Hallmark Movies, or, Retreating into Problematic Narratives for Comfort and Trying Not to Ask Why

It’s 2020, so lately my self-care has relied heavily on escapism. I read novels, listen to audiobooks, leave familiar episodes of Gilmore Girls running in the background as I Marie Kondo my downstairs closet. (She’d disapprove, I know. She says it’s important to have quiet while sorting your belongings, in order to really feel any sparks of joy. She’d also say you don’t organize a closet, you organize a whole life, so maybe I’m not Marie Kondo-ing anything.) The more intense and exhausting 2020 gets, the more I retreat into stories. I’ve noticed, too, that the more intense and exhausting 2020 gets, the less I look for quality in those stories, and the more I look for familiarity, however cheesy, predictable, or problematic. 

All of this is a great big wind-up to the declaration that I love Hallmark movies

If you’ve never seen one, here’s the plot: 

A successful woman in her mid-thirties works in corporate America (usually advertising, sometimes not), but has never settled down. Often, she has a boyfriend who she thinks might propose at a fancy restaurant, but instead he breaks up with her. Often, he does this after they’ve ordered their entrees but before the food arrives, so you know you’re not supposed to like him. What a dick. Then, she gets sent on an assignment to her hometown— or a picturesque rural town that reminds her of her hometown— with a Corporate Big Business mission that would absolutely ruin the small town charm. There is opposition to this goal, and the leader of that opposition is her boyfriend from high school who she never got over. And he never got over her! As they fight for their respective visions, their love is rekindled, and they fall back in love. They come up with a compromise. If the local diner was bought out by a chain, she pitches her Big Chain boss on keeping the local menu. If she’s a city planner sent to rebuild a dilapidated downtown, she finds a way to preserve the beloved bookshop. The movie ends on a kiss— usually the first kiss. No tongue. It’s implied that she will leave her job, her corporate shackles of success, and her life in the city and move to this charming small town to be with her hunky, small-town boyfriend from her past. And her career? Who even cares?! She’s got love, and that’s what matters. The. Unfeminist. End. 

Seriously. I love this movie. These movies. 

Just had this mug lying around. No big deal.

I’m not alone. Even Elisabeth Moss, high-brow actress from Mad Men and The Handmaid’s Tale, has the Hallmark app on her phone. Plus, I’m literally not alone, because I don’t have app, or cable, so I watch my Hallmark every Monday night with my mother-in-law. (#goals)

When I tell people about this tradition, I get a lot of, “Oh, how sweet. I wish my daughter-in-law would….” I also get a lot of:

“I don’t know how you can stand those.” Or “But I feel like you watch it in a more…. ironic way?” 

No. I’m not being ironic in my enjoyment of these movies. I’m relishing every single moment. 

My mother-in-law sets her Tivo to record a dozen or so titles, and we choose by backdrop. (Hallmark movies are differentiated less by plot than by setting.) Do we want fall or do we want Christmas? Do we want water? Mountains? Rustic Midwest charm? A city girl in Texas?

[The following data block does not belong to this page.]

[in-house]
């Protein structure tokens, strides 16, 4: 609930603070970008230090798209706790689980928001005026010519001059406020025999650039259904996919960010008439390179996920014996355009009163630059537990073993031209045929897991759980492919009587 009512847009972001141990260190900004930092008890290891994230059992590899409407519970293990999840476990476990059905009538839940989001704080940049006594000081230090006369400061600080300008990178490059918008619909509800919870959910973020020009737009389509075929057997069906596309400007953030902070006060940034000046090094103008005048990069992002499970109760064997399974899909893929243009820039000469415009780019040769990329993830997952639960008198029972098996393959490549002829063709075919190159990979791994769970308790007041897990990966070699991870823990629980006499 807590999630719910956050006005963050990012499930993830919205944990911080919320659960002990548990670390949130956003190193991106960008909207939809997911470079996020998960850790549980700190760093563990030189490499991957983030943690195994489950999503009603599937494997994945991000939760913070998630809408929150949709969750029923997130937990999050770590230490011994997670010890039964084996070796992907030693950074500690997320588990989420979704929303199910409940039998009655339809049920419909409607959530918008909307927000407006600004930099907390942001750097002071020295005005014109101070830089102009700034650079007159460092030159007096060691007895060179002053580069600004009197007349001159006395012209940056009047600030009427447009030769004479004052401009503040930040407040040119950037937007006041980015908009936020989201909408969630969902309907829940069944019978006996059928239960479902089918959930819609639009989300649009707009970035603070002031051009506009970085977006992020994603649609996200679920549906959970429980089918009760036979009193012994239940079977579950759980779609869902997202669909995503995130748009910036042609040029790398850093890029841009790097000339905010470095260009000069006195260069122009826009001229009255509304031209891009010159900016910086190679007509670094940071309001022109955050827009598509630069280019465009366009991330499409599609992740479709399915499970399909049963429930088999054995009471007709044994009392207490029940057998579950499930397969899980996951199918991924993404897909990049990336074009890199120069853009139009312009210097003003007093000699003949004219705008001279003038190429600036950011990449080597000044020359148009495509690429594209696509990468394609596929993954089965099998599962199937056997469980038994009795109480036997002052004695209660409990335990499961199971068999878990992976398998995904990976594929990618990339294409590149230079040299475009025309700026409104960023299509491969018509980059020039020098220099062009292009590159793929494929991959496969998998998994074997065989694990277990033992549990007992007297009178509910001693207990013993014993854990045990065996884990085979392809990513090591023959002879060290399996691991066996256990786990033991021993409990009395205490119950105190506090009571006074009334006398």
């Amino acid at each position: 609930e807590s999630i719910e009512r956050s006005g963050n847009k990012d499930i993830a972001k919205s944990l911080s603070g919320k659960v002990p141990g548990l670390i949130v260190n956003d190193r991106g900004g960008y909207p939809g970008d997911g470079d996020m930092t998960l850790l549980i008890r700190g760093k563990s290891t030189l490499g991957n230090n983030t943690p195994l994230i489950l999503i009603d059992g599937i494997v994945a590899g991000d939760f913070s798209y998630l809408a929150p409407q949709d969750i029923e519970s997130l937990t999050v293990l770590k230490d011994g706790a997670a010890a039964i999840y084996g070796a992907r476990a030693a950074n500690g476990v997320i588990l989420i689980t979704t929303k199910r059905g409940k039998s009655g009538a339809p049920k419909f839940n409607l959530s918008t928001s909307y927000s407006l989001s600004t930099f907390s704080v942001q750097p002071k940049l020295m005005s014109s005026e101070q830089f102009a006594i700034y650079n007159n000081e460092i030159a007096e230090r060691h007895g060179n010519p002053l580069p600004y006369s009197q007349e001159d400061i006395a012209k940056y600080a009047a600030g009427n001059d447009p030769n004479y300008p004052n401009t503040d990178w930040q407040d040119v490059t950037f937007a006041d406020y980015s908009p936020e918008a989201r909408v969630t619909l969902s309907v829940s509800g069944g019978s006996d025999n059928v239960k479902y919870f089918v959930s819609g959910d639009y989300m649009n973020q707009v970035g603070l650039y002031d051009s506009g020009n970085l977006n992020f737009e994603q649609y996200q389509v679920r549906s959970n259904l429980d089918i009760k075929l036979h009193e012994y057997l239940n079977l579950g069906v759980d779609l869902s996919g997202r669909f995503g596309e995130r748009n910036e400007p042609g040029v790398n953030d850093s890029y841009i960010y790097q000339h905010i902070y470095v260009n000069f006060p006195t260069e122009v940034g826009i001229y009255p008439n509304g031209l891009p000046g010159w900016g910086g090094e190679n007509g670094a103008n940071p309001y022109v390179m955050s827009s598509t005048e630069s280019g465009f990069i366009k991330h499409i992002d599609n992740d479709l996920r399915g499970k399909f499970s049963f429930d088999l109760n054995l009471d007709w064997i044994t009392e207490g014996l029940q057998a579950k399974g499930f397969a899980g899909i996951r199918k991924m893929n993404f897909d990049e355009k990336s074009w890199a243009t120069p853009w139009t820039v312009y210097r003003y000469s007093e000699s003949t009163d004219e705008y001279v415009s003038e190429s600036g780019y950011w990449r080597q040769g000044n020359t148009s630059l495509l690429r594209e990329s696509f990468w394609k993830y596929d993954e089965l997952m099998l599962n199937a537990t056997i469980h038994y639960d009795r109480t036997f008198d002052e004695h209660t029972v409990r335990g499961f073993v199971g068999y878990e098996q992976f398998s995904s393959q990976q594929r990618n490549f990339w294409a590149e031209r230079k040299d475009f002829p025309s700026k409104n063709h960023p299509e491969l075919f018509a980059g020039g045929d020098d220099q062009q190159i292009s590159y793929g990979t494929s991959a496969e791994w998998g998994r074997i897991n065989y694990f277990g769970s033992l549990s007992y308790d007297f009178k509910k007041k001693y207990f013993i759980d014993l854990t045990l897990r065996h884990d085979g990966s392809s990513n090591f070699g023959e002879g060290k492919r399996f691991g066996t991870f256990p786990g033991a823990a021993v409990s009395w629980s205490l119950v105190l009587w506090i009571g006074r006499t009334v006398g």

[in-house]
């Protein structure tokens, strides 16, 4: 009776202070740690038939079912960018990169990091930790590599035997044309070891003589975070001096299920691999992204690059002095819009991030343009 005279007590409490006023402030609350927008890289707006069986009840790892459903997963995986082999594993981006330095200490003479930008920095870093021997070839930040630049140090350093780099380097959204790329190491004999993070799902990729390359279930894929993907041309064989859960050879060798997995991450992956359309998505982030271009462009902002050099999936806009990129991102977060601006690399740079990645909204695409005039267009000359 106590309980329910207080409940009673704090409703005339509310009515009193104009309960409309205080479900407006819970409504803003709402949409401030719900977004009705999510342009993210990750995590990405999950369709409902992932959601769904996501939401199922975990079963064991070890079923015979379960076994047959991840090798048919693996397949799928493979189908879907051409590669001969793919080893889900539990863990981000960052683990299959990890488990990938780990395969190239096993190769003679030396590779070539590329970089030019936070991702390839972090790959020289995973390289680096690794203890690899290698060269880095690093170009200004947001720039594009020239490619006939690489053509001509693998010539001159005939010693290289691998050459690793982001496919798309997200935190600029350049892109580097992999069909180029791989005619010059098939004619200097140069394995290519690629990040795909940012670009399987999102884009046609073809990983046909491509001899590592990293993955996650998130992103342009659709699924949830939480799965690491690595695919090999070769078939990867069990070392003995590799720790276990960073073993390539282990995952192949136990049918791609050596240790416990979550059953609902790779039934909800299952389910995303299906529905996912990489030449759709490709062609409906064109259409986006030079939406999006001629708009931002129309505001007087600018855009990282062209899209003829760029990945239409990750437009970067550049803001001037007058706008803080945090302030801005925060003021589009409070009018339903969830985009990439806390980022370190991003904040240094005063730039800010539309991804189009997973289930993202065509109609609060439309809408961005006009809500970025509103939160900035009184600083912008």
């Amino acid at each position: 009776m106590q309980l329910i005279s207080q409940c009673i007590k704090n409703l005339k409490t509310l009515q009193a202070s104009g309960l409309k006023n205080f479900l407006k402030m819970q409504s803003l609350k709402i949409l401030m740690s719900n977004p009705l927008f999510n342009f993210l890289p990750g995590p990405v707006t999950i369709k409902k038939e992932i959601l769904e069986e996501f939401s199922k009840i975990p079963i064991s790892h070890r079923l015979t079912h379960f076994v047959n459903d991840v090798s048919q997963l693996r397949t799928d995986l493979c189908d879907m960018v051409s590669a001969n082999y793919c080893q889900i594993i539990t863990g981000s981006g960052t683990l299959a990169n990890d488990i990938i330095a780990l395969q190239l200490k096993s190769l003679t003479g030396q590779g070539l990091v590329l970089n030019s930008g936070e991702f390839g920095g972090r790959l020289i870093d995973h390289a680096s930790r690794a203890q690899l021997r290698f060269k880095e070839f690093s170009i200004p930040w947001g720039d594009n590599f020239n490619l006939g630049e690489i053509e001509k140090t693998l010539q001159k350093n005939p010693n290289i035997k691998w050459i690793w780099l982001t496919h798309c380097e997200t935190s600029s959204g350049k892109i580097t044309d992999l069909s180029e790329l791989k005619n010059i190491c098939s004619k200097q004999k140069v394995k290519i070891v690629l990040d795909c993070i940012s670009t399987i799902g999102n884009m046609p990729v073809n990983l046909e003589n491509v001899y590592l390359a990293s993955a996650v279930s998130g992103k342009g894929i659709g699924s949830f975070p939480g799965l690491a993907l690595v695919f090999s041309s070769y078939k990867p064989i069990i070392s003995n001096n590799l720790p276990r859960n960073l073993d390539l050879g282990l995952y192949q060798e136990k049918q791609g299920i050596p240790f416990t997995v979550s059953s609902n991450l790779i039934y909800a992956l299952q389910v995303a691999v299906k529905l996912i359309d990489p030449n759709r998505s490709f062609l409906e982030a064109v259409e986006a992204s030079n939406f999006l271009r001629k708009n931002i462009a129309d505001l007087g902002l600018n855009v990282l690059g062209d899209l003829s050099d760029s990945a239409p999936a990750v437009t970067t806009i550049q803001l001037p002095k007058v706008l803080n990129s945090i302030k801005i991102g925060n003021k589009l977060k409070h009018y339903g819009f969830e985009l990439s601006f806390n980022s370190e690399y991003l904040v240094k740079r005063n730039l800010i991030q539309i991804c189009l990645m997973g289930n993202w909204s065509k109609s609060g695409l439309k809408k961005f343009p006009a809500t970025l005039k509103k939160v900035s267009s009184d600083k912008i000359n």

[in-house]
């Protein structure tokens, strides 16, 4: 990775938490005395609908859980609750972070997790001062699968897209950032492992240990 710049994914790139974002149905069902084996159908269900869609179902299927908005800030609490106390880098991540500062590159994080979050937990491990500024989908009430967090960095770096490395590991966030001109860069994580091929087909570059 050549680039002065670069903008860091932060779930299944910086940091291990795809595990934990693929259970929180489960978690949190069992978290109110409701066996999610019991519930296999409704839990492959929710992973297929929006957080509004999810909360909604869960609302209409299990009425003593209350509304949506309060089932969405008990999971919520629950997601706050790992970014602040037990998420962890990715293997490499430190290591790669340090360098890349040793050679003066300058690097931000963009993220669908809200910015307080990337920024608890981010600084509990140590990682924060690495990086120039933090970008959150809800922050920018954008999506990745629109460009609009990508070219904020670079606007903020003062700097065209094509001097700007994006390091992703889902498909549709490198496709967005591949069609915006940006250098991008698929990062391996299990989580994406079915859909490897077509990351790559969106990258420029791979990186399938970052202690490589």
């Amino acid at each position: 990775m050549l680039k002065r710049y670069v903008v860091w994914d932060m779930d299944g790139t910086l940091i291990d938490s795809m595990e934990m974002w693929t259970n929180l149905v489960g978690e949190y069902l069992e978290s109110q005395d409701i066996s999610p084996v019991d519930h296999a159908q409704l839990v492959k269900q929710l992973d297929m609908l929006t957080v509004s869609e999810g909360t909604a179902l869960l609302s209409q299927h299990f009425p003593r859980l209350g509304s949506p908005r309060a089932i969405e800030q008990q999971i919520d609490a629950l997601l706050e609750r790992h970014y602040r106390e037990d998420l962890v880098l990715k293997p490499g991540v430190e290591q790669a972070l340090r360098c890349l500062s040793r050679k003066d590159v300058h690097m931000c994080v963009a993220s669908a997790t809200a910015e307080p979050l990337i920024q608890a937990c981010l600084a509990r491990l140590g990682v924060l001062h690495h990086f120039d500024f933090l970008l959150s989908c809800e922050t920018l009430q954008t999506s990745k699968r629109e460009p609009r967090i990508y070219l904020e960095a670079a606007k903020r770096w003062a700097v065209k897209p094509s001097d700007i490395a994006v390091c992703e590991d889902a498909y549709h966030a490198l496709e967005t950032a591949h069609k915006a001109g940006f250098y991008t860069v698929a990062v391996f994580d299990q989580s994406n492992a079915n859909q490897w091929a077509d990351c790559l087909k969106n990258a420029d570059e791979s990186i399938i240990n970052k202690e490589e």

About ten minutes into the movie, I’ll say something like, “That boyfriend from the city’s going to visit her in Nowheresville to try to get her back, and her ex-boyfriend/future-love is going to see them and think that they’re still together. What a mess.” (Did I not mention? That happens an awful lot, too.) “I’m calling my shot.” 

A few minutes later, my mother-in-law will call hers. “That hotel concierge seems like the jealous type, she’s going to interfere, because she wants to be with him, even though it’s obvious they’re not right for each other.” Bam. 

These movies bring me joy. I know what’s coming. I love knowing what’s coming. I’ve never taken Xanax, but I think a Hallmark movie is Xanax in TV movie form. 

I don’t care that these movies put finding a man ahead of that amazing career. I don’t care that these women are all apparently miserable with their successful lives, which doesn’t really make sense to me. I don’t care that these movies feed me the narrative that happiness comes from the love of a good man and not through the hard work of knowing yourself and respecting yourself and setting good boundaries and finding a good therapist. Or whatever. I don’t even really care that these movies are advocating for everything I actively don’t believe in. 

They make me happy. 

And I’m trying this thing— AOC inspired— where if it gives me life, I do it. I don’t look too hard at the why. Hallmark movies are a balm. A salve. Something else medicinal and slightly gross. (Ointment? No. Too far.) 2020 is exhausting. You already know why. I put on makeup on days when I’m not leaving the house. I baked an apple crumb cake. I’m going to watch a Hallmark movie. 

If you’re worried that I’m too disengaged— don’t worry. I already voted. 

#VoteBiden2020 #GodSaveUsAll

4 thoughts on “Hallmark Movies, or, Retreating into Problematic Narratives for Comfort and Trying Not to Ask Why

  1. “… the more intense and exhausting 2020 gets, the less I look for quality in those stories, and the more I look for familiarity, however cheesy, predictable, or problematic.” THIS is why I watched all the Twilight movies last week (and I’m sad there aren’t more).


  2. Pingback: For Christmas in 2020, Hallmark Gets with the Times (Finally) | Suddenly Suburban

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